Directed by: Nishikant Kamat
Starring: Ajay Devgn, Tabu, Shriya Saran
My rating: destroy every copy – horrible – bad – whatever – flawed but enjoyable - good – great – amazing
Watch more Bollywood films so you know how to get away with murder. That is the basic message of Drishyam. Also - teach your sons not to be slimy creeps. Otherwise they may not make it home one fine day. The film´s plot touches upon the topic of leaking of extremely private video footage, which leads to an accidental killing of the blackmailer by the victim. However the whole family becomes involved and Ajay Devgn (an uneducated TV-addict as we are constantly reminded) weaves a web of lies and half-truths that ultimately lead to a sort-of-happy ending.
The plot is definitely stretched in probability (there is NO bloody way the police inspector would have put it all together with so little information), but to be fair to much lesser degree than most movies Ajay Devgn has done in the past few years. Some explaining parts get tedious and you better not drop your attention any time during the film otherwise you may loose on some important points. The ending scene finishes everything brilliantly, bringing everything to a wrap, and leaving no questions unanswered. Except for one: Whom did the brother-in-law call? I am sure I must have missed something, and I have suspicions, but this piece of the puzzle is missing in my brain. However Drishyam definitely provides suspense and three-dimensional characters. Even the "good" and "righteous" have a dark side. The seemingly "evil" police officer has a motivation that has driven many a hero, over the years, to commit pretty awful stuff as well.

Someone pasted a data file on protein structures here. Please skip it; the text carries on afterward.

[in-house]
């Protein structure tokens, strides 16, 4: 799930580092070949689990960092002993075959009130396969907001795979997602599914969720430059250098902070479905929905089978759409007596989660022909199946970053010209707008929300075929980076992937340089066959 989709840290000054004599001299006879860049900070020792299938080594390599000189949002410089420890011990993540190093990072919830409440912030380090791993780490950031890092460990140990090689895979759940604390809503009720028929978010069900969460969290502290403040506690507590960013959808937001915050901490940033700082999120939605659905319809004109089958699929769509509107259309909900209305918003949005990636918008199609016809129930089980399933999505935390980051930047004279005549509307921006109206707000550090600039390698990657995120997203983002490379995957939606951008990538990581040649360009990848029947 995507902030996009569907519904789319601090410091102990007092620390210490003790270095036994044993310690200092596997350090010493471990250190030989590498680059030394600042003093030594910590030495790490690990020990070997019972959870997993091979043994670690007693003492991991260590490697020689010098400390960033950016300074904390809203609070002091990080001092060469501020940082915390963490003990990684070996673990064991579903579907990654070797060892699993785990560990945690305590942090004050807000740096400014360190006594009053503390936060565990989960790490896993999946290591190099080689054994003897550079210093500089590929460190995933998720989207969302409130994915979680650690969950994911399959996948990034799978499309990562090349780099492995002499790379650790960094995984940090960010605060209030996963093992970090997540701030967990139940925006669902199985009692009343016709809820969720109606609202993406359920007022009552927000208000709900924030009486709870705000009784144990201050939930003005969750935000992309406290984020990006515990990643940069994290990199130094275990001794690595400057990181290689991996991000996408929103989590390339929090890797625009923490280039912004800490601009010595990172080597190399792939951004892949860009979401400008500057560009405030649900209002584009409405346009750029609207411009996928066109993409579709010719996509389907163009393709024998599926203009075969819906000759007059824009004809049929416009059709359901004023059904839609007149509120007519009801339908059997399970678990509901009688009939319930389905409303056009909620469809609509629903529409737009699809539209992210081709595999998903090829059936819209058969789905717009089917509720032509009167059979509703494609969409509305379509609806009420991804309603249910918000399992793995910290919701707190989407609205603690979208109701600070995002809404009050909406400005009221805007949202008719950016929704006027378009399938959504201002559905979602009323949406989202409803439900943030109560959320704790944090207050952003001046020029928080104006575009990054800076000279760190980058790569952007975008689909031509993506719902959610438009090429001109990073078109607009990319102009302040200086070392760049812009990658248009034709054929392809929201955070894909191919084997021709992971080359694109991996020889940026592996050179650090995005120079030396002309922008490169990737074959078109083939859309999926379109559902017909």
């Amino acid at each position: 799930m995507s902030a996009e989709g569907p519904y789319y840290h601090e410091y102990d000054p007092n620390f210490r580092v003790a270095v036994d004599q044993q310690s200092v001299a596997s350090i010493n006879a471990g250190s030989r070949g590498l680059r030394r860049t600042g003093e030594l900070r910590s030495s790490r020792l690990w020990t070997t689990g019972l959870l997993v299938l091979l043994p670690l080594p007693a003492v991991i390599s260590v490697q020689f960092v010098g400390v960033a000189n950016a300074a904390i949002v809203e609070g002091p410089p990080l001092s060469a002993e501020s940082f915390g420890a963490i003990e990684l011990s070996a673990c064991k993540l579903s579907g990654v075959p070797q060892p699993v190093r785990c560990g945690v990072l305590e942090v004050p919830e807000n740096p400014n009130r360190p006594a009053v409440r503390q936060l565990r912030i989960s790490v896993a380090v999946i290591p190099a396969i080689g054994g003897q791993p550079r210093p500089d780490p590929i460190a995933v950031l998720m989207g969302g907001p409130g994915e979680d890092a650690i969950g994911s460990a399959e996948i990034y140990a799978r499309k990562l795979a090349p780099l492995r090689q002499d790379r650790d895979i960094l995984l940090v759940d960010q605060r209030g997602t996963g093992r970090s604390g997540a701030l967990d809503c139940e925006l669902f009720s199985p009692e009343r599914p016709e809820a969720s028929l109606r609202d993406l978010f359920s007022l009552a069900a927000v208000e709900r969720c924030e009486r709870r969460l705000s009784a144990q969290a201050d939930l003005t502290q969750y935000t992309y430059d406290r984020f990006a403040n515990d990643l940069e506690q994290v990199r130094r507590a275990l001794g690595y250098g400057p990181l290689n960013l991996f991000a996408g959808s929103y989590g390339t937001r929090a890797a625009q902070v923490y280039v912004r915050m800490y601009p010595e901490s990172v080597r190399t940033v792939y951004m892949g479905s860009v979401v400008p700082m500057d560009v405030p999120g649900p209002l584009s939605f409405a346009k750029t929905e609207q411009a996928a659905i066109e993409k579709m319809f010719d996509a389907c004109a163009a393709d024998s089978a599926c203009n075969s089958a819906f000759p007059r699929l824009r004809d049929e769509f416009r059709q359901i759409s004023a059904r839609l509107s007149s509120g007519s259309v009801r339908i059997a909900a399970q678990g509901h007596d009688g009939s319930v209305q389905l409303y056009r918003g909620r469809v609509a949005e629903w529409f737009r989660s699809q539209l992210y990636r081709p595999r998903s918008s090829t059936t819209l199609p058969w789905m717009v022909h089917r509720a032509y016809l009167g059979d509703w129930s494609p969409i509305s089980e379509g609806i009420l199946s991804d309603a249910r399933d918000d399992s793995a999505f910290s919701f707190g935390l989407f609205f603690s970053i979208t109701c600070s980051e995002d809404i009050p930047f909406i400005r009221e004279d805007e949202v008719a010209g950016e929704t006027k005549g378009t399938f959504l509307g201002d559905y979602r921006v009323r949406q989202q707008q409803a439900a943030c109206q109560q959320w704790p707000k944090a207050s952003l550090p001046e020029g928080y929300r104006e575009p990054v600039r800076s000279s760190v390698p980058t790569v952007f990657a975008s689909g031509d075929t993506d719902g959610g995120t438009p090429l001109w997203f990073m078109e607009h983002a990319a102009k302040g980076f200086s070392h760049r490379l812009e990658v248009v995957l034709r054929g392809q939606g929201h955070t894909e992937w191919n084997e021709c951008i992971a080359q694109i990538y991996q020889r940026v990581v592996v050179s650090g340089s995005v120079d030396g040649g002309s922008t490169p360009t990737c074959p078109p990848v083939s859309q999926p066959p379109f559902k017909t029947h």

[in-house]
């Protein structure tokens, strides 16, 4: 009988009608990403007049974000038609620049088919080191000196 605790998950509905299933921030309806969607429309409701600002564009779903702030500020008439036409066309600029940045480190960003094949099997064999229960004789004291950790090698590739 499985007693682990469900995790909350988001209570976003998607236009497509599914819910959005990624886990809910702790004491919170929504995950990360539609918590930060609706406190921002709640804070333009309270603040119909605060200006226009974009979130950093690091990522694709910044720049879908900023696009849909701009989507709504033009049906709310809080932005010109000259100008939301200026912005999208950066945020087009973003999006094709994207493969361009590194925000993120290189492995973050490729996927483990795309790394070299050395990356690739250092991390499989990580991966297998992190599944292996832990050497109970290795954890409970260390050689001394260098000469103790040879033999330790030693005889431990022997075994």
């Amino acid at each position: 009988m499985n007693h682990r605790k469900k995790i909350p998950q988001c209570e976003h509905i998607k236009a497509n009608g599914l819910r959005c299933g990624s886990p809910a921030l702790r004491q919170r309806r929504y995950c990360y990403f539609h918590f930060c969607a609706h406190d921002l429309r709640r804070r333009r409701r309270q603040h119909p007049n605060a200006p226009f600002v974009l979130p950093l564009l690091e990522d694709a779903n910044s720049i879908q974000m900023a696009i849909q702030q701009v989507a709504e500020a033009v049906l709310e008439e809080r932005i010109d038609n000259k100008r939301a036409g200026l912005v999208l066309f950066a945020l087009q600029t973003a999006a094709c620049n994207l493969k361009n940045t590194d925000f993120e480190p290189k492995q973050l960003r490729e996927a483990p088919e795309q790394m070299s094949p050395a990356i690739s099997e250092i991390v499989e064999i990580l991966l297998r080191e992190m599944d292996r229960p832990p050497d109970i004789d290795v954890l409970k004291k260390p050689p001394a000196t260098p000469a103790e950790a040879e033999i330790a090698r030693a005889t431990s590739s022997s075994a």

Furthermore the picture is very well acted. Ajay gives a very solid, balanced performance, without any ridiculous flying and smashing tricks that inevitably would transform the film into something else. His strength as an actor is that even when he keeps his voice and expressions down throughout the whole movie, he projects so much inner strength he never gets boring. Tabu is excellent, and to make a little confession, this was the absolutely very first time when I could see how good she is. Not even Haider and Chandni Bar had endeared her to me, but in Drishyam I could truly feel her emotions. The problem I´ve always had with her was how painfully boring she usually is to watch. Not here though. Shriya Saran (looking beautiful and more like one of Ajay´s daughters than his wife) gets lesser scale of emotions to project, in fact is destined, by her role of a mother (who apparently does not watch as much TV as her husband), to be scared and worried. Still, to be fair, she does very well. Both child actresses did a good job too, there was just no point in the teenage girl being adopted other than actually acknowledging how young Shriya is. But we need someone that young beside 50-years-old Devgn, amirite?
I was not sure whether to rate this film as good or great. It is something in between, so let´s just agree it is very good. And actually there is one more question that remains unanswered: Why does the "bad" police officer always needs to be the darkest one they have at the station? Where are the Aashiqui days when it was the white ginger psycho we had to worry about?